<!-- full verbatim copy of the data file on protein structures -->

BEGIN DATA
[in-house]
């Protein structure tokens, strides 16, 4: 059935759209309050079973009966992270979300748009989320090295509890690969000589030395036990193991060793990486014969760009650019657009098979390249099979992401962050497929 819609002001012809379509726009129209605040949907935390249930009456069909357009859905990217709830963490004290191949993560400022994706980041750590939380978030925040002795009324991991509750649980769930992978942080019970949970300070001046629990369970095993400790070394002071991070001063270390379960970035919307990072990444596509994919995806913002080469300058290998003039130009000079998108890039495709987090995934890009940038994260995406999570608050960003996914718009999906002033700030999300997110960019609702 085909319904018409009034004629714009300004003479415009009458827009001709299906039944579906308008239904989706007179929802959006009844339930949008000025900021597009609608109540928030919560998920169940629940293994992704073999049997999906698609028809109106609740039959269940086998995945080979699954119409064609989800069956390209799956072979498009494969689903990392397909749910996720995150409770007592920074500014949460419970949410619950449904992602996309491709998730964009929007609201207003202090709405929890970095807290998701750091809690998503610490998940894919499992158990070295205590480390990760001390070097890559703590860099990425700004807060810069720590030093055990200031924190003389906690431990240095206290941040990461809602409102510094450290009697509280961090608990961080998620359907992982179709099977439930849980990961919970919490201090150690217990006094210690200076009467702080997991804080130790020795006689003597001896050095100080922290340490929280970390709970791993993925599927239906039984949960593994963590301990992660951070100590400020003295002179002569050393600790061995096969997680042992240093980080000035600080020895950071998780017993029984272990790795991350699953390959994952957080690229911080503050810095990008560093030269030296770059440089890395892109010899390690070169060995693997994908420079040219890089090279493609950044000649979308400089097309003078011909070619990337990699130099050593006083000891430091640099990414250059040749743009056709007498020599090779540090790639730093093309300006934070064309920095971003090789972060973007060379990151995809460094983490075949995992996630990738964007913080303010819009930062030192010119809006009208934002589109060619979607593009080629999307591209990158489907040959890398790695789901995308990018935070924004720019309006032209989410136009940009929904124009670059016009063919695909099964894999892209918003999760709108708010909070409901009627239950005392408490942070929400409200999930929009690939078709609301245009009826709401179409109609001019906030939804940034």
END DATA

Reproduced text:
[in-house]
């Protein structure tokens, strides 16, 4: 059935759209309050079973009966992270979300748009989320090295509890690969000589030395036990193991060793990486014969760009650019657009098979390249099979992401962050497929 819609002001012809379509726009129209605040949907935390249930009456069909357009859905990217709830963490004290191949993560400022994706980041750590939380978030925040002795009324991991509750649980769930992978942080019970949970300070001046629990369970095993400790070394002071991070001063270390379960970035919307990072990444596509994919995806913002080469300058290998003039130009000079998108890039495709987090995934890009940038994260995406999570608050960003996914718009999906002033700030999300997110960019609702 085909319904018409009034004629714009300004003479415009009458827009001709299906039944579906308008239904989706007179929802959006009844339930949008000025900021597009609608109540928030919560998920169940629940293994992704073999049997999906698609028809109106609740039959269940086998995945080979699954119409064609989800069956390209799956072979498009494969689903990392397909749910996720995150409770007592920074500014949460419970949410619950449904992602996309491709998730964009929007609201207003202090709405929890970095807290998701750091809690998503610490998940894919499992158990070295205590480390990760001390070097890559703590860099990425700004807060810069720590030093055990200031924190003389906690431990240095206290941040990461809602409102510094450290009697509280961090608990961080998620359907992982179709099977439930849980990961919970919490201090150690217990006094210690200076009467702080997991804080130790020795006689003597001896050095100080922290340490929280970390709970791993993925599927239906039984949960593994963590301990992660951070100590400020003295002179002569050393600790061995096969997680042992240093980080000035600080020895950071998780017993029984272990790795991350699953390959994952957080690229911080503050810095990008560093030269030296770059440089890395892109010899390690070169060995693997994908420079040219890089090279493609950044000649979308400089097309003078011909070619990337990699130099050593006083000891430091640099990414250059040749743009056709007498020599090779540090790639730093093309300006934070064309920095971003090789972060973007060379990151995809460094983490075949995992996630990738964007913080303010819009930062030192010119809006009208934002589109060619979607593009080629999307591209990158489907040959890398790695789901995308990018935070924004720019309006032209989410136009940009929904124009670059016009063919695909099964894999892209918003999760709108708010909070409901009627239950005392408490942070929400409200999930929009690939078709609301245009009826709401179409109609001019906030939804940034």